Start up: dual-SIM nations, Korea v Apple (and Google), Galaxy S6 flat – or rounded?, and more


A dual-SIM Sony Xperia. Photo by hirotomo on Flickr.

A selection of 8 links for you. Keep moist. I’m charlesarthur on Twitter. Observations and links welcome.

Korea’s FTC has created a task force to determine whether Apple and Google are damaging the Korean market » Patently Apple

Today the South Korean press is reporting that he Korea Fair Trade Commission (FTC) will create a task force for ICT this year and closely monitor Social Networking Service providers (SNS) and operating system providers.

The country’s anti-trust regulator announced its plan for this year on Feb. 1. What is most noticeable is a task force for information, communication Technology (ICT).

The FTC is said to establish a task force and closely monitor whether or not monopolistic companies like Google and Apple inflict damage to the Korean market using their dominant position in the market.

The regulatory body is paying attention to the fact that the two companies comprise 99.5% of the local mobile operating system market.

Umm.. that percentage hasn’t changed. All that’s changed is Apple’s proportion of it, which went from about 10% to 33%.


Enough is ENOUGH: It’s time to flush Flash back to where it came from – Hell » The Register

Iain Thomson:

Even if Adobe put its top programmers working on Flash, a free piece of software, a lot of people around the world are very keen to find exploitable bugs in the plugin so they can break into victims’ computers.

Many netizens have recognized that Flash is too old and doddery to be worth the hassle. YouTube finally dumped the technology in favor of HTML5 video. Twitch doesn’t need it any more, neither does Netflix and others.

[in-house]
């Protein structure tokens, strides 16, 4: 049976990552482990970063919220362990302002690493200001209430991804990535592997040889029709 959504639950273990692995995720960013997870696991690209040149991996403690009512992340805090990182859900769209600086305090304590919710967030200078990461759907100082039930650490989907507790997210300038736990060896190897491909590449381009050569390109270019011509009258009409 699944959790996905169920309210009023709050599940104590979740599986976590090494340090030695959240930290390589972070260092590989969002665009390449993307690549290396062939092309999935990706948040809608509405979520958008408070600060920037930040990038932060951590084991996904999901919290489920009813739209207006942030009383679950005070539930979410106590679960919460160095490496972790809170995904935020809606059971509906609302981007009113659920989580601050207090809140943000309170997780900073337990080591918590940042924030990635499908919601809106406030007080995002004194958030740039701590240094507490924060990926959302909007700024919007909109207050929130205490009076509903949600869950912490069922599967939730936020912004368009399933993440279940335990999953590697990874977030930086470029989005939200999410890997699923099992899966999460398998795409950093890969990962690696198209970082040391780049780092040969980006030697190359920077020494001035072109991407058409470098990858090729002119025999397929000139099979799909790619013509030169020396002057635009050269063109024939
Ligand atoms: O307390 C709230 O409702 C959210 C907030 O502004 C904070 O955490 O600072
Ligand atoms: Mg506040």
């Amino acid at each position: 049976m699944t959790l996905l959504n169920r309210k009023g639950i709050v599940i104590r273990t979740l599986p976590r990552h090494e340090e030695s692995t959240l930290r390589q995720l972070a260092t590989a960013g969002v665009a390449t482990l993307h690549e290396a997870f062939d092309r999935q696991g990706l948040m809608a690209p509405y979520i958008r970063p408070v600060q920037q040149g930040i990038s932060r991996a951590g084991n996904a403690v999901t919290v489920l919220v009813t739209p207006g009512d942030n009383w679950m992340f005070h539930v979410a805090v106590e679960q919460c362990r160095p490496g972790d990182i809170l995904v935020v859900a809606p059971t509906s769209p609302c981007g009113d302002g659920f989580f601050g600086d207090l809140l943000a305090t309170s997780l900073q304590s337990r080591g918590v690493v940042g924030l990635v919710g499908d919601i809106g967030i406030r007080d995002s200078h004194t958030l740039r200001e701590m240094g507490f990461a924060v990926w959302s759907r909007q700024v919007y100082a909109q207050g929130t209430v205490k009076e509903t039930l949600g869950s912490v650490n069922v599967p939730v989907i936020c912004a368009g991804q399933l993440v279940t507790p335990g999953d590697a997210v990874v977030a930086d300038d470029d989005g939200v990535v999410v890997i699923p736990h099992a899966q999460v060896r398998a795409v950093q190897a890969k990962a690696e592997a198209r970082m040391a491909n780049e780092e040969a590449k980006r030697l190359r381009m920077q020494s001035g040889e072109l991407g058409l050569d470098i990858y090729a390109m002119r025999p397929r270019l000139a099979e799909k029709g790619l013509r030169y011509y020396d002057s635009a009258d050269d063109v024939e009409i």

“The reality is there’s a market out there and people are going to exploit it,” Williams said. “Java has been a top vector, as has Flash, and now the attackers are moving to Silverlight as well.”

The fact is, Flash is just not fit for purpose. It will ruin your month. It will fill your hard drive with raw sewage seeping in from the grotesque underbelly of internet. It’s the Lego brick in your foot when you’re feeling your way through a dark kitchen at 3am.

It’s not even good for funny animations any more – we have HTML5 and a GIF resurgence for that. If you’re still using the plugin, you may as well hang a sign out for hackers reading: “Here’s my arse, please kick it. And then empty my back account.”


The global prevalence of dual-SIM Android devices » OpenSignal


Dual SIM devices are particularly popular in Asia

What we found

– The number of multi SIM devices is huge:
in the last month 26% of new users of the OpenSignal app had a device multi SIM support. This survey covers just over 1 million app users up to 18th January 2015.

– There is a very broad choice of multi SIM devices:
we identified over 10,000 different Android models with multi-SIM support.

– There are profound differences between markets:
in general developing economies have a higher proportion of dual-SIM users, in several countries dual (or multi) SIM users are the majority of Android users. The US, UK and Canada all have around 4% penetration, Australia is slightly higher at 5%. Several European countries have middle of the road values – Greece, Hungary, Spain, Albania, Croatia are all around 25%.